After a long flight, surprisingly easy passport check, quick bus ride across the width of Israel (it’s a small country), and great first lunch together at Tantur, the ecumenical institute that we’re staying at during the majority of our stay, we started our time as pilgrims in the Holy Land. It’s hard to know just how many millions or billions of people have walked through this land before us, but it’s humbling to be here and to be asking some of the same questions that many throughout history have asked before us. Seeking some sense of clarity and wisdom in the same great mysteries. Wondering about our origins. Finding ourselves as we find others.
To ease into our time here, and to begin to get historical and geographical contexts, we took a bus tour of the city. Before we started the drive, we looked out from the roof of Tantur, which proved to be a unique and appropriate place to begin. We’re on the southern side of Jerusalem, just near Bethlehem, which is in the West Bank – Palestinian territory. This means that there’s an enormous cement wall along the border of the towns. Even from the very first moments of our pilgrimage, it’s clear that it’s going to be a time of both great joy and division – feeling connected to the countless descendants of Abraham who have come before us, but also seeing the multitude of gulfs that we have since created among us.
We went all over the city to spots where important stories in the Hebrew Bible might have happened and many pilgrims have walked ever since, seeking deeper understanding and connection to God, others, and themselves. Why do I say “might have,” if many religious people of all faiths think that the holy texts are infallible? Sometimes, the scripture simply doesn’t match the archeological findings – or there are no findings at all. This is hugely uncomfortable. Upsetting. Perhaps even shaking to the core. But, as our first of many teachers in the land (an American-born Jewish man named Jared who has now lived in Jerusalem for the last 20 years) told us, “There are questions we need to ask and answers we need to seek” – even when both are perplexing.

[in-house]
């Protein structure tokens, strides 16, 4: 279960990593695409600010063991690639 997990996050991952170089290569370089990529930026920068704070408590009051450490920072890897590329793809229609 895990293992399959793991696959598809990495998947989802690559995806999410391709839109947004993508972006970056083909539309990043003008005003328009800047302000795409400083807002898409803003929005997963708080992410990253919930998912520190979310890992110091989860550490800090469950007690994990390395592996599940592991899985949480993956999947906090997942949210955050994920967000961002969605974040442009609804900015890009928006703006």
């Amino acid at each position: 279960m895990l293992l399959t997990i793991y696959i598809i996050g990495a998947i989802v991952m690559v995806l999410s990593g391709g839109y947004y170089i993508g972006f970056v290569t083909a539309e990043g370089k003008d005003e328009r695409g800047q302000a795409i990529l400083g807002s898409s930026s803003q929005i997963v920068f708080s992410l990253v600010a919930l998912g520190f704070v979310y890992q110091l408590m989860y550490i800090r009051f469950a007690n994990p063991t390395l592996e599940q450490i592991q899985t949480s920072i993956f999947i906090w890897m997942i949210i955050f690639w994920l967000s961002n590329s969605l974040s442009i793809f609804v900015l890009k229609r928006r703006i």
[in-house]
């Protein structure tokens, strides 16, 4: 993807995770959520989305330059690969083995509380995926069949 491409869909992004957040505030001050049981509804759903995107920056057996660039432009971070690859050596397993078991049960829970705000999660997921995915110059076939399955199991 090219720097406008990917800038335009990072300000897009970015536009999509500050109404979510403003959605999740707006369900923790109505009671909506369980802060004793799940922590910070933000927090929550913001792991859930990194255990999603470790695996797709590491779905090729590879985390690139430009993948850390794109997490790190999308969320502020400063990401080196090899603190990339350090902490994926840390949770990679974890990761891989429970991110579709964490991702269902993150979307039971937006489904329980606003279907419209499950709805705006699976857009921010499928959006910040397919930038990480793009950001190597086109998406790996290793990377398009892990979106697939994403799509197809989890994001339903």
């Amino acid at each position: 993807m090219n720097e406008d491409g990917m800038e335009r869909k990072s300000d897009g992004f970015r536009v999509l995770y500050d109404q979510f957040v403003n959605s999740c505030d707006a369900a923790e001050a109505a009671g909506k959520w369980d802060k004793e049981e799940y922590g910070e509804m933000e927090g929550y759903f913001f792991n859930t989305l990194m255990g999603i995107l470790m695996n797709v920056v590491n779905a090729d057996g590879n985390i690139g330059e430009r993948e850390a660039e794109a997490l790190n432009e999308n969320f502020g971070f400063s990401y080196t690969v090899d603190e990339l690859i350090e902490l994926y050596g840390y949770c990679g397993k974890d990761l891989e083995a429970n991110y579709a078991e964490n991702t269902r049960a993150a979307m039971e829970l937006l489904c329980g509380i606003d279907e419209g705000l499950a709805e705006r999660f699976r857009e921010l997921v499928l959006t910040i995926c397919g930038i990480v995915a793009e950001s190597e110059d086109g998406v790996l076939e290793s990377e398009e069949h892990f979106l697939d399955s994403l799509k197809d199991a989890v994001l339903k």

If we seek to know all the answers and will drop our beliefs if we cannot corroborate every last detail, why is faith necessary? But at the same time, when do we loosen our grips on steadfast beliefs? Having a narrative that you hold onto strongly can get in the way of even acknowledging that other narratives exist. Doesn’t that sound like a bit of a one-sentence summary of tensions among the 3 Abrahamic faiths, especially in the last century in the context of these coordinates that are said to be holy?
We’ve been warned: This trip will be beautiful, difficult, and confusing. According to Jared, many people with strong faith backgrounds – whose very identities are based on what did (or, perhaps, did not) happen here – can find the experience of coming to the Holy Land a letdown. Here’s to trying to enter each day without expectations, and instead with a sense of open-handed humility and faith (something that seeks trust rather than certainty).
“He makes wars cease to the ends of the earth; he breaks the bow and shatters the spear; he burns the chariots with fire. ‘Be still, and know that I am God. I will be exalted in the earth!’ The LORD of hosts is with us; the God of Jacob is our fortress.”
– Psalm 46:9-11 (ESV)